Human beings have round pupils; cats have pupils shaped like vertical slits. What’s the advantage for cats and people, respectively, in those different pupil shapes?
Different pupil shapes seem to be an adaptation to different activity patterns during a 24-hour day.
Nocturnal Animals And Slit Pupils
Cats belong to the category of nocturnal animals, who do most of their foraging for food at night. Other nocturnal animals include rats, bats, mice, flying squirrels, and owls.
These animals rely heavily on hearing and touch to get around, but they also have the ability to see in very dim light. Their eyes have big lenses and sensitive retinas.
But many nocturnal animals, such as cats, are not strictly nocturnal — they move around during the day as well as at night. They need some way to protect their sensitive eyes in daylight, and slit pupils provide that protection.
Like a theater curtain, a slit pupil can close as much as necessary to prevent too much light from entering the eye.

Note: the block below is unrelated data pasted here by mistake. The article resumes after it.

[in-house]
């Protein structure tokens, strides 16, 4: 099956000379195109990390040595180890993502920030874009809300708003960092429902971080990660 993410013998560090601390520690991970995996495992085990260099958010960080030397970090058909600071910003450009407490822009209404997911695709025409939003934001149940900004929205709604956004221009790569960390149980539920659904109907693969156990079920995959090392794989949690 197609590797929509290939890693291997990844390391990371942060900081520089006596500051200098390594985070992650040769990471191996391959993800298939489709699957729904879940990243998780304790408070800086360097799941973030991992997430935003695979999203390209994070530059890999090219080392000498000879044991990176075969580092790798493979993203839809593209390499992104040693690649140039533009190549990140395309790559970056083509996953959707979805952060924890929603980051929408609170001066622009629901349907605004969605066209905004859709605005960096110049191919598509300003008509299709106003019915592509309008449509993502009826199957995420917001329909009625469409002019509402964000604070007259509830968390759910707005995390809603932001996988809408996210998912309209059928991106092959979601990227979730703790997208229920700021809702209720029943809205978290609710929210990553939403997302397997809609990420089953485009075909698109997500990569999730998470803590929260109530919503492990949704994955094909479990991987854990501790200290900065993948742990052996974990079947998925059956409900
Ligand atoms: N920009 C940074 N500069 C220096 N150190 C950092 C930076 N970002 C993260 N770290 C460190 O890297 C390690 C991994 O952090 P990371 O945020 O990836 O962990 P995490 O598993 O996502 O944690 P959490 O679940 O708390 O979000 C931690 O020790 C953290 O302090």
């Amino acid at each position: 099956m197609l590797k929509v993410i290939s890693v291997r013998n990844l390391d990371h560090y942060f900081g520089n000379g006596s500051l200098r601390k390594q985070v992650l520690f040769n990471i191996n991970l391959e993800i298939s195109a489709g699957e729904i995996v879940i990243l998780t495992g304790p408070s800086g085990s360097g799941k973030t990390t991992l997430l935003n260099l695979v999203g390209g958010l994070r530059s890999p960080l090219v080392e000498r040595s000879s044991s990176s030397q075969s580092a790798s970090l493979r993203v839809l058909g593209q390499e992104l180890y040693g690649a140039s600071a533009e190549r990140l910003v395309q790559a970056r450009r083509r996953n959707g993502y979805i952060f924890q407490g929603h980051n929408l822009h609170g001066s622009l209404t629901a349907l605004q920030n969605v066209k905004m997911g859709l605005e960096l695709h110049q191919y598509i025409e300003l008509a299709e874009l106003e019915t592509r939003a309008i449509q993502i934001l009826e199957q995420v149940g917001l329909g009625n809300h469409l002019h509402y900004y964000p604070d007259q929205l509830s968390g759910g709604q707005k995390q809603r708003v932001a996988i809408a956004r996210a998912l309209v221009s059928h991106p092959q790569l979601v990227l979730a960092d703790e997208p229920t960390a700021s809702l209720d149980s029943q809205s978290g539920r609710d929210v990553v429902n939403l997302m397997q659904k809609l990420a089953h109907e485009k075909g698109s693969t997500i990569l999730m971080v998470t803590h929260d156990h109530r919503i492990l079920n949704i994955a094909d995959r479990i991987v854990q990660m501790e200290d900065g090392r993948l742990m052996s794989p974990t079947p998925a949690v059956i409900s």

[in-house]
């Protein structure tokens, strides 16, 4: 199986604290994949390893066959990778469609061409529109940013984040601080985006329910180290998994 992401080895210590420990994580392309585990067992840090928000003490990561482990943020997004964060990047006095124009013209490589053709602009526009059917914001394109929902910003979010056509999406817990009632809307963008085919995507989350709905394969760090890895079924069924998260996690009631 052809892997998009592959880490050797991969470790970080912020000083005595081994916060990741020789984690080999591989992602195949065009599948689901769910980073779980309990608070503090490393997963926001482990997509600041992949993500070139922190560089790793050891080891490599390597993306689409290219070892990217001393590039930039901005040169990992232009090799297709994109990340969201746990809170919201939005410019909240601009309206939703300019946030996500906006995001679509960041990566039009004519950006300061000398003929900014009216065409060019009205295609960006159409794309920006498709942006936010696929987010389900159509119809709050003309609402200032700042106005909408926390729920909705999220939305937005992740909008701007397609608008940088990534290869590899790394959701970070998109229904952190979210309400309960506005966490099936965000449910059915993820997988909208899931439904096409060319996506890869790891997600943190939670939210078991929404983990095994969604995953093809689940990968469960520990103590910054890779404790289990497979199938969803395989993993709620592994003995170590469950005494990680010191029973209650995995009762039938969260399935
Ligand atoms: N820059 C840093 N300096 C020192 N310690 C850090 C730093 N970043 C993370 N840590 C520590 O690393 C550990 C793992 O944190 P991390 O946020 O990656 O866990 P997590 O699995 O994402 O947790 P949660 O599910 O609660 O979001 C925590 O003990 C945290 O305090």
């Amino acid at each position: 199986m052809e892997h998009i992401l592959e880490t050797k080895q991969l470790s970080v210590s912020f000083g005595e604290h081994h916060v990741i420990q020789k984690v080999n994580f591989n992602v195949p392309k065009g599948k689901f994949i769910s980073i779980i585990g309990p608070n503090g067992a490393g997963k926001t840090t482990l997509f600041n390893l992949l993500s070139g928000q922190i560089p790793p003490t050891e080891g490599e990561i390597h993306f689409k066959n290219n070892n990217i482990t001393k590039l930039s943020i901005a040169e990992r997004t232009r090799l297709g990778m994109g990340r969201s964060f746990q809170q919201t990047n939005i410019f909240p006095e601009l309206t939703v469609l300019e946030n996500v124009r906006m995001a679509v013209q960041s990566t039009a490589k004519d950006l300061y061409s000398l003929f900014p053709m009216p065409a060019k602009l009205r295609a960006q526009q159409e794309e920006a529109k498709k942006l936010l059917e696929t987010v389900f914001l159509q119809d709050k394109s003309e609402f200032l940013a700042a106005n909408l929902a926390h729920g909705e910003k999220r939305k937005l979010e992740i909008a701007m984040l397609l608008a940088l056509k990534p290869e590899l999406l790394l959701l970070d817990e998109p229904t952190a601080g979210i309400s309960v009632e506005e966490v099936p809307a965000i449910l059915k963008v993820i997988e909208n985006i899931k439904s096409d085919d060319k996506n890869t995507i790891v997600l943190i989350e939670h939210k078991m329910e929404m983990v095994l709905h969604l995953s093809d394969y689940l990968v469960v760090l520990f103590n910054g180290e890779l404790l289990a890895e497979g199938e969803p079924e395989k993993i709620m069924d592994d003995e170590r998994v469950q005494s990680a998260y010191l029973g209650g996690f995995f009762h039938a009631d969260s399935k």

Humans And Round Pupils
For humans and other animals active mainly in the daytime, visual sensitivity is not as important as the ability to see small details in bright light.
So the eyes of humans, lizards, ground squirrels, and most birds have a design suited for operation in bright light without the special protection of slit pupils. In dim light, our eyes are not as sensitive as those of nocturnal animals.
What Is The Most Common Pupil Shape?
Of all pupil shapes found in vertebrates — animals with backbones — round pupils are the most common. Non-circular pupil shapes found in vertebrates include not only the vertical slits familiar to us from cats’ eyes, but also horizontal slits, crescents, heart shapes, and keyhole shapes.